R&D alliances leverage joint expertise to create new technologies

Collaborative R&D is more than just a buzzword in upstream oil, with at least two prominent industry alliances close to rolling out new technologies.

Aker Solutions and Baker Hughes worked together to create POWERjump, a flowline booster (Image credit: Subsea Production Alliance)

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One of these alliances involves OneSubsea, now owned by Schlumberger, and Helix Energy. The two worked together on hundreds of projects before formalizing their co-operation in 2015. Their 15,000-psi intervention riser system is expected to come to the market around the beginning of 2017, David Carr, VP – Commercial at Helix Energy Solutions Group, revealed to Upstream Intelligence.

The 15,000-psi system is very similar to Helix’s existing 10,000-psi intervention riser but is being developed specifically for operators in the Gulf of Mexico who work on high-pressure wells. Helix and OneSubsea are investing in at least two other R&D projects but are withholding an announcement until it reaches feasibility stage.

“The advantage of having the likes of Schlumberger in your gang is that you get access to a very, very wide range of expertise and some excellent manufacturing facilities,” Carr said.

This means working with a large-scale manufacturer who not only produces to a very high quality but also puts its collaboration partner in the front of the queue, he explained. This avoids working with principal agents who will try and achieve the highest price for an item of equipment from the company they are representing but who are not invested in when the item will be delivered.

“With Schlumberger they not only make a piece of equipment as good as it can be but also have it out to the market and to the customers as soon as possible,” Carr said.

Good R&D targets gaps

Successful R&D alliances focus their collaboration on gaps in the market for particular technologies or solutions. In the case of Subsea Production Alliance (SPA), a link-up between Aker Solutions and Baker Hughes, they focused from the early days on solutions to address operators' need to boost production from individual wells or smaller fields.

Together, they came up with POWERJump, a flowline booster which combines technologies from both parent companies into a new platform for boosting smaller fields. They estimate it can help operators reduce capital expenditure by more than 50% compared with existing technologies, allowing profitable development of both greenfield and brownfield reservoirs.

More recently the two companies joined forces to work on early-phase studies designed to help customers improve the overall economics and value of their oil-and-gas field developments.

“These concepts and ideas are a direct result of the alliance, and it’s likely that none of the companies would have been able to present them working outside this framework,” Svenn Ivar Fure, Aker Solutions’ Head of the SPA, told Upstream Intelligence.

The alliance is talking to “several” operators about the potential use of the technology on their assets, Fure added.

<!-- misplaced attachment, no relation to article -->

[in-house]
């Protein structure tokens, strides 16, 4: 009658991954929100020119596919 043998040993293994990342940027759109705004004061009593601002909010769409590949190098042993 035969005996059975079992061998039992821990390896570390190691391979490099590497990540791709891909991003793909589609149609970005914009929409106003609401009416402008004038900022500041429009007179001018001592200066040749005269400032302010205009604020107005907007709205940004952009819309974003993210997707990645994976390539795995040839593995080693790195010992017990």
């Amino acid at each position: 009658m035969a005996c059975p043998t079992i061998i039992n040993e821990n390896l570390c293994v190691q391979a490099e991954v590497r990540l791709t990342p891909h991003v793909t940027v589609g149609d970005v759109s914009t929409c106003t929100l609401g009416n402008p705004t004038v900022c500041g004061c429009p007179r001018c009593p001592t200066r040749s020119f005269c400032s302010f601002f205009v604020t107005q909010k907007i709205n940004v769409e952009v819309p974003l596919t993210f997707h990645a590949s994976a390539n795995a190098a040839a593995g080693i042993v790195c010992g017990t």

Bringing down end costs

The priorities of the various oil-and-gas focused alliances include material management, technology that can be used at construction sites, and mobile IT, Ray Topping, Director of Fiatech, a global non-profit consortium of capital-project industry stakeholders founded in 2000 by the Process Industry Owners Forum and the Texas-based Construction Industry Institute, wrote in a column in Upstream Intelligence’s recent Offshore Digital Technology Report.

Another common thread is bringing down costs for end users in a difficult price environment, as seen in the work being done by Forsys Subsea. The Houston-based joint venture between FMC Technologies and Technip is targeting subsea-field development and is aiming to provide the technology to maximize well performance. Earlier this year Forsys signed a contract with Norway’s Statoil to provide a subsea front-end engineering and design study for a subsea tie-back of Trestakk to the Åsgard A floating production storage and offloading vessel.

Rasmus Sunde, chief executive of Forsys Subsea, said cost savings can be achieved at several stages. First, Forsys aims to integrate SPS (subsea production systems) and SURF (subsea processing systems, subsea umbilicals, risers and flowlines systems) technologies more efficiently. Secondly, it uses exclusive Forsys technologies to support new data-enabled services and more cost-effective field architectures. Finally, in order to generate further cost improvement, Forsys looks at how it can bridge life-of-field technologies with front-end design work.

When it comes to installing the equipment, the alliances are also well-placed to offer risk-sharing and the availability of a “super crew” of personnel from both participating companies. According to Carr, his alliance shares the risk of larger projects by offering a single day rate for all services. This is key to reducing the impact of a major operational failure because all other services in the package drop to minimal rate.

“What customers want in this environment is not only lower cost but also certainty when it comes to major projects, certainty that projects will not take twice as long and cost twice as much as initially planned,” he said.

By Vanya Dragomanovich